In a sentence: “He always looked at his neighbor’s luxurious car with a covetous eye.”
9. Eat your heart out
Meaning: This phrase indicates a bitter longing or jealousy towards someone else’s achievements or possessions.
When to use: Deploy this idiom to depict a bitter, spiteful kind of jealousy.
In a sentence: “Eat your heart out, I got the last ticket to the concert.”
10. Dark horse
Meaning: This idiom describes an unexpected competitor, often causing envy among others.
When to use: Use this idiom when someone unexpectedly emerges as a competitor, sparking jealousy among others.
In a sentence: “Nobody expected her to land the lead role; she was certainly the dark horse in that race.”
11. Drawing the short straw
Meaning: It refers to being selected for an undesirable outcome, often evoking jealousy towards the lucky ones.
When to use: Utilize this idiom when discussing feeling unlucky or envying others’ fortune.
In a sentence: “Having to work over the holidays while his friends partied, he truly drew the short straw.”
12. Eyeing the main chance
Meaning: It involves looking for opportunities to advance oneself at the expense of others, often driven by envy.
When to use: Employ this idiom when describing actions motivated by the envy of others’ positions.
In a sentence: “Eyeing the main chance, he used his rival’s mistake to make himself look good in front of the boss.”
13. Fanning the flames
Meaning: This idiom implies inciting or exacerbating negative feelings, such as jealousy, among people.
When to use: Use this idiom to explain when someone is intensifying an already negative or jealous situation.
In a sentence: “By comparing the two siblings, their parents were unknowingly fanning the flames of jealousy between them.”
14. Grasping at straws
Meaning: It indicates desperately seeking solutions or advantages, often stirred by seeing others prosper.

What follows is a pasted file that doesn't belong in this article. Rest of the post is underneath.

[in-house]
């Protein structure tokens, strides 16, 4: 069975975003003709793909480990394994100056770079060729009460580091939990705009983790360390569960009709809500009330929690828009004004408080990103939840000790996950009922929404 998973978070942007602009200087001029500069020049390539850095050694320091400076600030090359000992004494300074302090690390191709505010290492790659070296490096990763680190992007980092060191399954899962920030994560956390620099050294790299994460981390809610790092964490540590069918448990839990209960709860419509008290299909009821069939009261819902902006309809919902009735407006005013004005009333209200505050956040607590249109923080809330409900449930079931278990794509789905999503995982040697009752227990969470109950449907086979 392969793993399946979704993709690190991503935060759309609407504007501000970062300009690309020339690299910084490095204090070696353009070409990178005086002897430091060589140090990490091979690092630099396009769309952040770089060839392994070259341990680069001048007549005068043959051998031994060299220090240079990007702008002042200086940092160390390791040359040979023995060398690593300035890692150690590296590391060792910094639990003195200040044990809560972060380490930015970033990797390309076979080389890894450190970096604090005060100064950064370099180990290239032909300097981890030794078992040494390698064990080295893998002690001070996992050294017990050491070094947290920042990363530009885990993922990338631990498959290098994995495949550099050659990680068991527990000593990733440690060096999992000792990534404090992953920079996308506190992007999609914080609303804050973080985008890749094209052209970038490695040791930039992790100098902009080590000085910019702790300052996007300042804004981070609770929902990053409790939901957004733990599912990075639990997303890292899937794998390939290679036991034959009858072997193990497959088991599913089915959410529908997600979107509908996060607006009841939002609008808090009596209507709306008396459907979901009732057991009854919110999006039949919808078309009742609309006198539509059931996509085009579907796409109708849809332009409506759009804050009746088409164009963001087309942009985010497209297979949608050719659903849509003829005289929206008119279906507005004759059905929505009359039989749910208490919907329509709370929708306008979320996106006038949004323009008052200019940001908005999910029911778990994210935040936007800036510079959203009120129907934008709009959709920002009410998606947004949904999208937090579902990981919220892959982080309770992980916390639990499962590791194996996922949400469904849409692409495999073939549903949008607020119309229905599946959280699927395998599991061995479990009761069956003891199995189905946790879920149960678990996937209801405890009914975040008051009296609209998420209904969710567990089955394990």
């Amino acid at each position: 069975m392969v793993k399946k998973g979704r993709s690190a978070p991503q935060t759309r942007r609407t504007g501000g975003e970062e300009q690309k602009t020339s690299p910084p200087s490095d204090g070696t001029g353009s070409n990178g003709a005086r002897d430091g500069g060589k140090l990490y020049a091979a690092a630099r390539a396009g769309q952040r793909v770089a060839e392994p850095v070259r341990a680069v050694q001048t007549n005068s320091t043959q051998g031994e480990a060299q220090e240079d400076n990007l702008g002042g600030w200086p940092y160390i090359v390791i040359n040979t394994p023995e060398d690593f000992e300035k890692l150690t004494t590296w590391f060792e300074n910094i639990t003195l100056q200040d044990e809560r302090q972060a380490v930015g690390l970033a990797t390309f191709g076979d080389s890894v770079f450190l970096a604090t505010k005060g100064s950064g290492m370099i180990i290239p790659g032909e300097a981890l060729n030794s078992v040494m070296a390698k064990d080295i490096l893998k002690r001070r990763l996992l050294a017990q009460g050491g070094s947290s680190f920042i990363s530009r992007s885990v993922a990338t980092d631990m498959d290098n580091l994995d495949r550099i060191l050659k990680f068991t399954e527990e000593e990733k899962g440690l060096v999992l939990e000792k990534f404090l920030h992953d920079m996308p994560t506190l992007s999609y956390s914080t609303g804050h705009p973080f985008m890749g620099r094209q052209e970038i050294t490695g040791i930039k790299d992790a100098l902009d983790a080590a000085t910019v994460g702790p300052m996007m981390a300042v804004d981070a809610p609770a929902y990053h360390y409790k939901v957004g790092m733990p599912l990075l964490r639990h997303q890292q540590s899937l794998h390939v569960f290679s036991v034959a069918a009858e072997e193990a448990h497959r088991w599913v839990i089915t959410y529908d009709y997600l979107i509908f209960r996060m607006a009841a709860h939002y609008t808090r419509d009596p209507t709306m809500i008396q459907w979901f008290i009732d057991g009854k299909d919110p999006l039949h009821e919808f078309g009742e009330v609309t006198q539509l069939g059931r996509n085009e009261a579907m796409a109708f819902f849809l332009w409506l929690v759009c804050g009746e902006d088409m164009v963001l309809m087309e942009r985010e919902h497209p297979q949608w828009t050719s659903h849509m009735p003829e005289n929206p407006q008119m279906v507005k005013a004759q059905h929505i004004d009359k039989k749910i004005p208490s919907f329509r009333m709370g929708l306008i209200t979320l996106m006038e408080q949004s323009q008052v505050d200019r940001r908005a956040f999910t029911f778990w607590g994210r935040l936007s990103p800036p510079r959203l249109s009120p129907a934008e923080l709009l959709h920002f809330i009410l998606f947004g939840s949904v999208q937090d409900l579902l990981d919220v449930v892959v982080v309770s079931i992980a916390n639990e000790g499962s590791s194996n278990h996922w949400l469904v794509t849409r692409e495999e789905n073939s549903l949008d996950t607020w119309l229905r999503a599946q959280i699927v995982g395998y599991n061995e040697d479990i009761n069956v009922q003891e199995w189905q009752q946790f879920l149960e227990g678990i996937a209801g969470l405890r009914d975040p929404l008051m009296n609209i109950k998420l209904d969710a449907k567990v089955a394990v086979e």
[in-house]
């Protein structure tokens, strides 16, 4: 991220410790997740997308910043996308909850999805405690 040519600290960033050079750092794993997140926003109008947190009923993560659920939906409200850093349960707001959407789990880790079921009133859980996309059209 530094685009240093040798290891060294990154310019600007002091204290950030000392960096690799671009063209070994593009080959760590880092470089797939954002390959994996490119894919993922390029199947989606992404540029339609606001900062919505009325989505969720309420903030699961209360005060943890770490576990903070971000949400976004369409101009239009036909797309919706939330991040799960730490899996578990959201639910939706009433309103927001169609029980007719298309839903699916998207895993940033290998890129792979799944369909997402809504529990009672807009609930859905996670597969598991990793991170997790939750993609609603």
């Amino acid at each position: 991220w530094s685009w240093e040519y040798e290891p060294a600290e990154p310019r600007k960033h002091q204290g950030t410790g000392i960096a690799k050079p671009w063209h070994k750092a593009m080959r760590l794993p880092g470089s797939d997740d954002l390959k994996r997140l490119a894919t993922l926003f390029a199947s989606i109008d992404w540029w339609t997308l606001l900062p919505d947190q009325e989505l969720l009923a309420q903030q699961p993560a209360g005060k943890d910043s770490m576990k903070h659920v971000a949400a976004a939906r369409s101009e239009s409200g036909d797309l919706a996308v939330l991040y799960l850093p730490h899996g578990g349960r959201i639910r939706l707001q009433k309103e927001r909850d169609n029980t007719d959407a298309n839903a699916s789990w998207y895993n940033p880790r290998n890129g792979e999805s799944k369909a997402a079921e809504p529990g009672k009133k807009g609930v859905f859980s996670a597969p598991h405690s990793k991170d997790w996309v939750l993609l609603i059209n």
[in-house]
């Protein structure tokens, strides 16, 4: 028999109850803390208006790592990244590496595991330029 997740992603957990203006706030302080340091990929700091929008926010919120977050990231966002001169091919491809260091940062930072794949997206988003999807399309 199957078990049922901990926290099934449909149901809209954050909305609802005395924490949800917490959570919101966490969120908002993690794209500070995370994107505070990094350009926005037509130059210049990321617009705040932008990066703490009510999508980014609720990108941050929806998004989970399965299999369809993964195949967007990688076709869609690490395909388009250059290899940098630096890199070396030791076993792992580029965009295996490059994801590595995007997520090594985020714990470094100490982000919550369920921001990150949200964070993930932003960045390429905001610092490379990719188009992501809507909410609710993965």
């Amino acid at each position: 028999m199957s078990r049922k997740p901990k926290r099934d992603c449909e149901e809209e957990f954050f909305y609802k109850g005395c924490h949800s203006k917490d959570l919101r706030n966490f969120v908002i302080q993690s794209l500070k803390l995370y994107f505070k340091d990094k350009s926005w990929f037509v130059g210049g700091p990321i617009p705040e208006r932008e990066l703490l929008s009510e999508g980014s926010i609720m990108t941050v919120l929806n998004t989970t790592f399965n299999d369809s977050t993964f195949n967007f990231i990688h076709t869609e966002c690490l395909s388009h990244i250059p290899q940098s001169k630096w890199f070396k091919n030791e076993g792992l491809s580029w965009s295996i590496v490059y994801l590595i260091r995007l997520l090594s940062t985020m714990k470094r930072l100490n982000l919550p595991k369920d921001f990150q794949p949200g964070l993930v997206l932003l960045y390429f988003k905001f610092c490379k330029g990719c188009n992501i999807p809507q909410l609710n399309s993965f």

When to use: Use it to describe actions taken out of desperation, often driven by jealousy.
In a sentence: “Seeing his peers excel, he started investing recklessly, clearly grasping at straws.”
15. In someone’s shadow
Meaning: Living in someone’s shadow means being overlooked or obscured due to another person’s accomplishments or presence.
When to use: Utilize this idiom when discussing feeling inferior or jealous due to another’s achievements.
In a sentence: “Always coming second to his talented brother, he felt like he was living in his shadow.”
16. The pot calling the kettle black
Meaning: Criticizing others for faults one possesses themselves, often originating from a place of envy.
When to use: Use this idiom when a person criticizes others for flaws that they themselves exhibit, possibly out of jealousy.
In a sentence: “He accused her of being jealous, which was truly the pot calling the kettle black.”
17. Pouring salt on the wounds
Meaning: Intensifying negative feelings, like jealousy, by reminding of someone’s failures or misfortunes.
When to use: Apply this idiom when describing actions that amplify pain or envy intentionally.
In a sentence: “Telling him how much fun he missed at the party was like pouring salt on his wounds.”
18. Red with rage
Meaning: Exhibiting anger, often stemming from jealousy or resentment, as indicated by the color red.
When to use: Use it to describe an extreme anger that may have roots in envy.
In a sentence: “Seeing her talk to her ex, he was red with rage, jealousy bubbling within.”